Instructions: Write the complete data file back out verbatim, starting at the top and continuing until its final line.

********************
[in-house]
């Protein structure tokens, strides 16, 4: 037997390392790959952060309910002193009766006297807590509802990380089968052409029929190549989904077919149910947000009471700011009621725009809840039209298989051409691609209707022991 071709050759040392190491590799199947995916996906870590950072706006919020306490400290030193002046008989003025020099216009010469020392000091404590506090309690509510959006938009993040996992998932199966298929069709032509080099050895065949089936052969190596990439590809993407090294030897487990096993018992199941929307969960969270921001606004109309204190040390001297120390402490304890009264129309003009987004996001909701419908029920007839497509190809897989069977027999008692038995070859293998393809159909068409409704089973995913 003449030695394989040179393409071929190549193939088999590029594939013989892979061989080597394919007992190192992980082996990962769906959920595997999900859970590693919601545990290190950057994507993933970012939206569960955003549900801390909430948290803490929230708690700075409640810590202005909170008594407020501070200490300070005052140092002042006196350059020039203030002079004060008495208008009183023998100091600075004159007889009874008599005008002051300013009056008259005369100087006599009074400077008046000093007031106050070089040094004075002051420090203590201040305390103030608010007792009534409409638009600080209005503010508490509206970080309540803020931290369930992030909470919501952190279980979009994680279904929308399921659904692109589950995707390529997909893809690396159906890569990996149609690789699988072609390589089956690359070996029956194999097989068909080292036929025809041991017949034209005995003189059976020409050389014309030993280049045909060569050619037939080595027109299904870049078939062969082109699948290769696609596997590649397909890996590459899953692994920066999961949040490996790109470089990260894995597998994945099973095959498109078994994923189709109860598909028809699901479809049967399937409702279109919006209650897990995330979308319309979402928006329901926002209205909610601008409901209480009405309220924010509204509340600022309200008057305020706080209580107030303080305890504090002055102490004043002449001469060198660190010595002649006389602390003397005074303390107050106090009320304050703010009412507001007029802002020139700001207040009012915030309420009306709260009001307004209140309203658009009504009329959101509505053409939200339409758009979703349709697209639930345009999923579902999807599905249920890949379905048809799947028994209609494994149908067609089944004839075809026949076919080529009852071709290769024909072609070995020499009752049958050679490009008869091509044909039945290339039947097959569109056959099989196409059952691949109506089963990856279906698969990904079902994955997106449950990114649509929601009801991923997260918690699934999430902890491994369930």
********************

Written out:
[in-house]
């Protein structure tokens, strides 16, 4: 037997390392790959952060309910002193009766006297807590509802990380089968052409029929190549989904077919149910947000009471700011009621725009809840039209298989051409691609209707022991 071709050759040392190491590799199947995916996906870590950072706006919020306490400290030193002046008989003025020099216009010469020392000091404590506090309690509510959006938009993040996992998932199966298929069709032509080099050895065949089936052969190596990439590809993407090294030897487990096993018992199941929307969960969270921001606004109309204190040390001297120390402490304890009264129309003009987004996001909701419908029920007839497509190809897989069977027999008692038995070859293998393809159909068409409704089973995913 003449030695394989040179393409071929190549193939088999590029594939013989892979061989080597394919007992190192992980082996990962769906959920595997999900859970590693919601545990290190950057994507993933970012939206569960955003549900801390909430948290803490929230708690700075409640810590202005909170008594407020501070200490300070005052140092002042006196350059020039203030002079004060008495208008009183023998100091600075004159007889009874008599005008002051300013009056008259005369100087006599009074400077008046000093007031106050070089040094004075002051420090203590201040305390103030608010007792009534409409638009600080209005503010508490509206970080309540803020931290369930992030909470919501952190279980979009994680279904929308399921659904692109589950995707390529997909893809690396159906890569990996149609690789699988072609390589089956690359070996029956194999097989068909080292036929025809041991017949034209005995003189059976020409050389014309030993280049045909060569050619037939080595027109299904870049078939062969082109699948290769696609596997590649397909890996590459899953692994920066999961949040490996790109470089990260894995597998994945099973095959498109078994994923189709109860598909028809699901479809049967399937409702279109919006209650897990995330979308319309979402928006329901926002209205909610601008409901209480009405309220924010509204509340600022309200008057305020706080209580107030303080305890504090002055102490004043002449001469060198660190010595002649006389602390003397005074303390107050106090009320304050703010009412507001007029802002020139700001207040009012915030309420009306709260009001307004209140309203658009009504009329959101509505053409939200339409758009979703349709697209639930345009999923579902999807599905249920890949379905048809799947028994209609494994149908067609089944004839075809026949076919080529009852071709290769024909072609070995020499009752049958050679490009008869091509044909039945290339039947097959569109056959099989196409059952691949109506089963990856279906698969990904079902994955997106449950990114649509929601009801991923997260918690699934999430902890491994369930």